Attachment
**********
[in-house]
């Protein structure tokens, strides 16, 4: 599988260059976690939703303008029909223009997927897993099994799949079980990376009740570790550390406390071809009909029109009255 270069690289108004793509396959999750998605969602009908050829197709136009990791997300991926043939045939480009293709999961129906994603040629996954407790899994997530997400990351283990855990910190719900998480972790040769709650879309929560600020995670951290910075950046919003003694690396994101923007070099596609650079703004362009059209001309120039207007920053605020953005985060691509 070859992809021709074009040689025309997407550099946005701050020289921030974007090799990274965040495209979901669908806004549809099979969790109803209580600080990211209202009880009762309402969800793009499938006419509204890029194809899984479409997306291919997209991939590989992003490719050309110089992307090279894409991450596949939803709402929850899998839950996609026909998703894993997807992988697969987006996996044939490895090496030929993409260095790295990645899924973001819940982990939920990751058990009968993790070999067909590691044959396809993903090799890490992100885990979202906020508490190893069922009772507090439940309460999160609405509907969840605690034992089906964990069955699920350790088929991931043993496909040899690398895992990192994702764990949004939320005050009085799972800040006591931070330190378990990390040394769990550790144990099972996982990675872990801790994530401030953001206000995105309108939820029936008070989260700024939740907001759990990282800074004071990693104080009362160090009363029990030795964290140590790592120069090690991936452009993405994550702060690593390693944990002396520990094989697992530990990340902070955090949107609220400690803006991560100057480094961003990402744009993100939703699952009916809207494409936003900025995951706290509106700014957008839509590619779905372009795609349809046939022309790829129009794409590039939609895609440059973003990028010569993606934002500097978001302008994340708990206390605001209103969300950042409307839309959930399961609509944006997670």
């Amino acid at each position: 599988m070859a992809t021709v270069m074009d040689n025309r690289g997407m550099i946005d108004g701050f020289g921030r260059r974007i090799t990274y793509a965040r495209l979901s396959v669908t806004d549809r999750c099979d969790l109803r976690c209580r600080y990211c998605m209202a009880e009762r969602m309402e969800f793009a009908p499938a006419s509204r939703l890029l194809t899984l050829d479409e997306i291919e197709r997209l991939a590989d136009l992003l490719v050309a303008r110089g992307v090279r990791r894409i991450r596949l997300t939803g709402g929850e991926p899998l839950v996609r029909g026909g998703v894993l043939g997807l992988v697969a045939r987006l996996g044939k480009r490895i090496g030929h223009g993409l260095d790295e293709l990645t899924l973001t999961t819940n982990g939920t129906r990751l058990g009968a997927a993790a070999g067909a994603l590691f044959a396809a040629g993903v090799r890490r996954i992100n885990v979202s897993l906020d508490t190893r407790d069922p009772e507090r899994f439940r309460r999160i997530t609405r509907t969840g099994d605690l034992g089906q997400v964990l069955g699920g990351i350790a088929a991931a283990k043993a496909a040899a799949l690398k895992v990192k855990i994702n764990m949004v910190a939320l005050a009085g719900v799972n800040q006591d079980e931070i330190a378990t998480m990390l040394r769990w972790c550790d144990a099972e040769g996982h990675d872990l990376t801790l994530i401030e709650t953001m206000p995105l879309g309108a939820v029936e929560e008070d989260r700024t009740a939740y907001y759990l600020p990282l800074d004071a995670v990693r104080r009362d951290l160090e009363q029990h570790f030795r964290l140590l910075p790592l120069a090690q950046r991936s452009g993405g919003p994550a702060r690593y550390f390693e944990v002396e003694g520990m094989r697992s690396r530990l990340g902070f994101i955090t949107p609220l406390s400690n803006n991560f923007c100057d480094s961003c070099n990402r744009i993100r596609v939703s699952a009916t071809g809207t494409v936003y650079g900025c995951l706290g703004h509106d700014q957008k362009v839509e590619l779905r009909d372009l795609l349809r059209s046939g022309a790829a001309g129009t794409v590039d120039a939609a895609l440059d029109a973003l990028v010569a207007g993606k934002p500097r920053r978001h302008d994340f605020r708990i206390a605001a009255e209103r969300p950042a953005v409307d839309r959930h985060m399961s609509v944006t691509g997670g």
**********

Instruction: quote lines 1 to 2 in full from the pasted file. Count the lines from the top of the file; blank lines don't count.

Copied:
[in-house]
């Protein structure tokens, strides 16, 4: 599988260059976690939703303008029909223009997927897993099994799949079980990376009740570790550390406390071809009909029109009255 270069690289108004793509396959999750998605969602009908050829197709136009990791997300991926043939045939480009293709999961129906994603040629996954407790899994997530997400990351283990855990910190719900998480972790040769709650879309929560600020995670951290910075950046919003003694690396994101923007070099596609650079703004362009059209001309120039207007920053605020953005985060691509 070859992809021709074009040689025309997407550099946005701050020289921030974007090799990274965040495209979901669908806004549809099979969790109803209580600080990211209202009880009762309402969800793009499938006419509204890029194809899984479409997306291919997209991939590989992003490719050309110089992307090279894409991450596949939803709402929850899998839950996609026909998703894993997807992988697969987006996996044939490895090496030929993409260095790295990645899924973001819940982990939920990751058990009968993790070999067909590691044959396809993903090799890490992100885990979202906020508490190893069922009772507090439940309460999160609405509907969840605690034992089906964990069955699920350790088929991931043993496909040899690398895992990192994702764990949004939320005050009085799972800040006591931070330190378990990390040394769990550790144990099972996982990675872990801790994530401030953001206000995105309108939820029936008070989260700024939740907001759990990282800074004071990693104080009362160090009363029990030795964290140590790592120069090690991936452009993405994550702060690593390693944990002396520990094989697992530990990340902070955090949107609220400690803006991560100057480094961003990402744009993100939703699952009916809207494409936003900025995951706290509106700014957008839509590619779905372009795609349809046939022309790829129009794409590039939609895609440059973003990028010569993606934002500097978001302008994340708990206390605001209103969300950042409307839309959930399961609509944006997670």